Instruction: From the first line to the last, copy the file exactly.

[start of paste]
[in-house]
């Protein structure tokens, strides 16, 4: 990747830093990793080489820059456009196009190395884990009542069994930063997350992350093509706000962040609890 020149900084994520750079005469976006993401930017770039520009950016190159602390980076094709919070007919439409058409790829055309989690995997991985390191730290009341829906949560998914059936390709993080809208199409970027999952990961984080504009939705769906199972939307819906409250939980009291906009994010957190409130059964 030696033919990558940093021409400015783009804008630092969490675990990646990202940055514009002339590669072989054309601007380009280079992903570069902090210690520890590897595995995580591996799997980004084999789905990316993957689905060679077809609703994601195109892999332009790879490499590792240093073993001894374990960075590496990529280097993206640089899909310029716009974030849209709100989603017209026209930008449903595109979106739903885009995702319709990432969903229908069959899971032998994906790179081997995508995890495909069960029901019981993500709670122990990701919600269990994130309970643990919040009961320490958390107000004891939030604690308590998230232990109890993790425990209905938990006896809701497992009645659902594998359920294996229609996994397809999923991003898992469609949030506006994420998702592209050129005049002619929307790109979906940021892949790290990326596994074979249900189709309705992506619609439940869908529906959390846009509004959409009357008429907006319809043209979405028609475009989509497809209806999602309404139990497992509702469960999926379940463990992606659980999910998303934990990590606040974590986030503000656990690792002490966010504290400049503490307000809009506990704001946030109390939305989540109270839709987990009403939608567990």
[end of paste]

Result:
[in-house]
């Protein structure tokens, strides 16, 4: 990747830093990793080489820059456009196009190395884990009542069994930063997350992350093509706000962040609890 020149900084994520750079005469976006993401930017770039520009950016190159602390980076094709919070007919439409058409790829055309989690995997991985390191730290009341829906949560998914059936390709993080809208199409970027999952990961984080504009939705769906199972939307819906409250939980009291906009994010957190409130059964 030696033919990558940093021409400015783009804008630092969490675990990646990202940055514009002339590669072989054309601007380009280079992903570069902090210690520890590897595995995580591996799997980004084999789905990316993957689905060679077809609703994601195109892999332009790879490499590792240093073993001894374990960075590496990529280097993206640089899909310029716009974030849209709100989603017209026209930008449903595109979106739903885009995702319709990432969903229908069959899971032998994906790179081997995508995890495909069960029901019981993500709670122990990701919600269990994130309970643990919040009961320490958390107000004891939030604690308590998230232990109890993790425990209905938990006896809701497992009645659902594998359920294996229609996994397809999923991003898992469609949030506006994420998702592209050129005049002619929307790109979906940021892949790290990326596994074979249900189709309705992506619609439940869908529906959390846009509004959409009357008429907006319809043209979405028609475009989509497809209806999602309404139990497992509702469960999926379940463990992606659980999910998303934990990590606040974590986030503000656990690792002490966010504290400049503490307000809009506990704001946030109390939305989540109270839709987990009403939608567990």